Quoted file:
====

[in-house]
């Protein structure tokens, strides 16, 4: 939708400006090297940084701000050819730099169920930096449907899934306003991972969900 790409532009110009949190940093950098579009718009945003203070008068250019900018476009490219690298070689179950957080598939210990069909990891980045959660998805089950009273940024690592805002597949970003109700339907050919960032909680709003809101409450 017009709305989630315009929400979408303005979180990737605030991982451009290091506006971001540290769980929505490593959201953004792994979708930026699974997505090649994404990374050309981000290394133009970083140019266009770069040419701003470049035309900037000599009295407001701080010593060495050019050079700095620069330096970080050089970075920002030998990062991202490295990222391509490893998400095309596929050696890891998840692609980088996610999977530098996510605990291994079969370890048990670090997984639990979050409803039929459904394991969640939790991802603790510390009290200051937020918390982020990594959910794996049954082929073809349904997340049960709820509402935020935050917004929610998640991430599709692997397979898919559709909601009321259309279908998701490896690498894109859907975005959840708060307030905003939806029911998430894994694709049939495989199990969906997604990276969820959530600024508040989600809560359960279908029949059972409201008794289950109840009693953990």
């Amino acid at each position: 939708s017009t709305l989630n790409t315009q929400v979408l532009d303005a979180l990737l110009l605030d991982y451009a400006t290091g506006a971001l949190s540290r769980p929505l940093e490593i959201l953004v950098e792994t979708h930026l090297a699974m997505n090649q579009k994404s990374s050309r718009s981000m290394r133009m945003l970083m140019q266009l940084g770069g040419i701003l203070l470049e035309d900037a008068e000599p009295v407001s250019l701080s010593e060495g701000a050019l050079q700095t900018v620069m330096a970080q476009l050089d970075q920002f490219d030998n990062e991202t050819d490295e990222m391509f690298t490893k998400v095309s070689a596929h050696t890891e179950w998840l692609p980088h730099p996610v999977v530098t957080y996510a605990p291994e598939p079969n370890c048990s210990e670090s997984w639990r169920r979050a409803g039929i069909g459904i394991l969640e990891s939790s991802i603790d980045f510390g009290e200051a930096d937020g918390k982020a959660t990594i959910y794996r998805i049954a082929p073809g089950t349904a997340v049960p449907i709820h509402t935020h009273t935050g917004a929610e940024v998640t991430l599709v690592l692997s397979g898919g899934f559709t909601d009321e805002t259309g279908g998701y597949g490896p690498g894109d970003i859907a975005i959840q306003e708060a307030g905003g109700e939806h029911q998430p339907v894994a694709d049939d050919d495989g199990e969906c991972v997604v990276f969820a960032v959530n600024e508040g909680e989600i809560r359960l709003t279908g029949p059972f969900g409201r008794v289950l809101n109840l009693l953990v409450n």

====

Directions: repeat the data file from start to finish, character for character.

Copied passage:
[in-house]
């Protein structure tokens, strides 16, 4: 939708400006090297940084701000050819730099169920930096449907899934306003991972969900 790409532009110009949190940093950098579009718009945003203070008068250019900018476009490219690298070689179950957080598939210990069909990891980045959660998805089950009273940024690592805002597949970003109700339907050919960032909680709003809101409450 017009709305989630315009929400979408303005979180990737605030991982451009290091506006971001540290769980929505490593959201953004792994979708930026699974997505090649994404990374050309981000290394133009970083140019266009770069040419701003470049035309900037000599009295407001701080010593060495050019050079700095620069330096970080050089970075920002030998990062991202490295990222391509490893998400095309596929050696890891998840692609980088996610999977530098996510605990291994079969370890048990670090997984639990979050409803039929459904394991969640939790991802603790510390009290200051937020918390982020990594959910794996049954082929073809349904997340049960709820509402935020935050917004929610998640991430599709692997397979898919559709909601009321259309279908998701490896690498894109859907975005959840708060307030905003939806029911998430894994694709049939495989199990969906997604990276969820959530600024508040989600809560359960279908029949059972409201008794289950109840009693953990």
């Amino acid at each position: 939708s017009t709305l989630n790409t315009q929400v979408l532009d303005a979180l990737l110009l605030d991982y451009a400006t290091g506006a971001l949190s540290r769980p929505l940093e490593i959201l953004v950098e792994t979708h930026l090297a699974m997505n090649q579009k994404s990374s050309r718009s981000m290394r133009m945003l970083m140019q266009l940084g770069g040419i701003l203070l470049e035309d900037a008068e000599p009295v407001s250019l701080s010593e060495g701000a050019l050079q700095t900018v620069m330096a970080q476009l050089d970075q920002f490219d030998n990062e991202t050819d490295e990222m391509f690298t490893k998400v095309s070689a596929h050696t890891e179950w998840l692609p980088h730099p996610v999977v530098t957080y996510a605990p291994e598939p079969n370890c048990s210990e670090s997984w639990r169920r979050a409803g039929i069909g459904i394991l969640e990891s939790s991802i603790d980045f510390g009290e200051a930096d937020g918390k982020a959660t990594i959910y794996r998805i049954a082929p073809g089950t349904a997340v049960p449907i709820h509402t935020h009273t935050g917004a929610e940024v998640t991430l599709v690592l692997s397979g898919g899934f559709t909601d009321e805002t259309g279908g998701y597949g490896p690498g894109d970003i859907a975005i959840q306003e708060a307030g905003g109700e939806h029911q998430p339907v894994a694709d049939d050919d495989g199990e969906c991972v997604v990276f969820a960032v959530n600024e508040g909680e989600i809560r359960l709003t279908g029949p059972f969900g409201r008794v289950l809101n109840l009693l953990v409450n």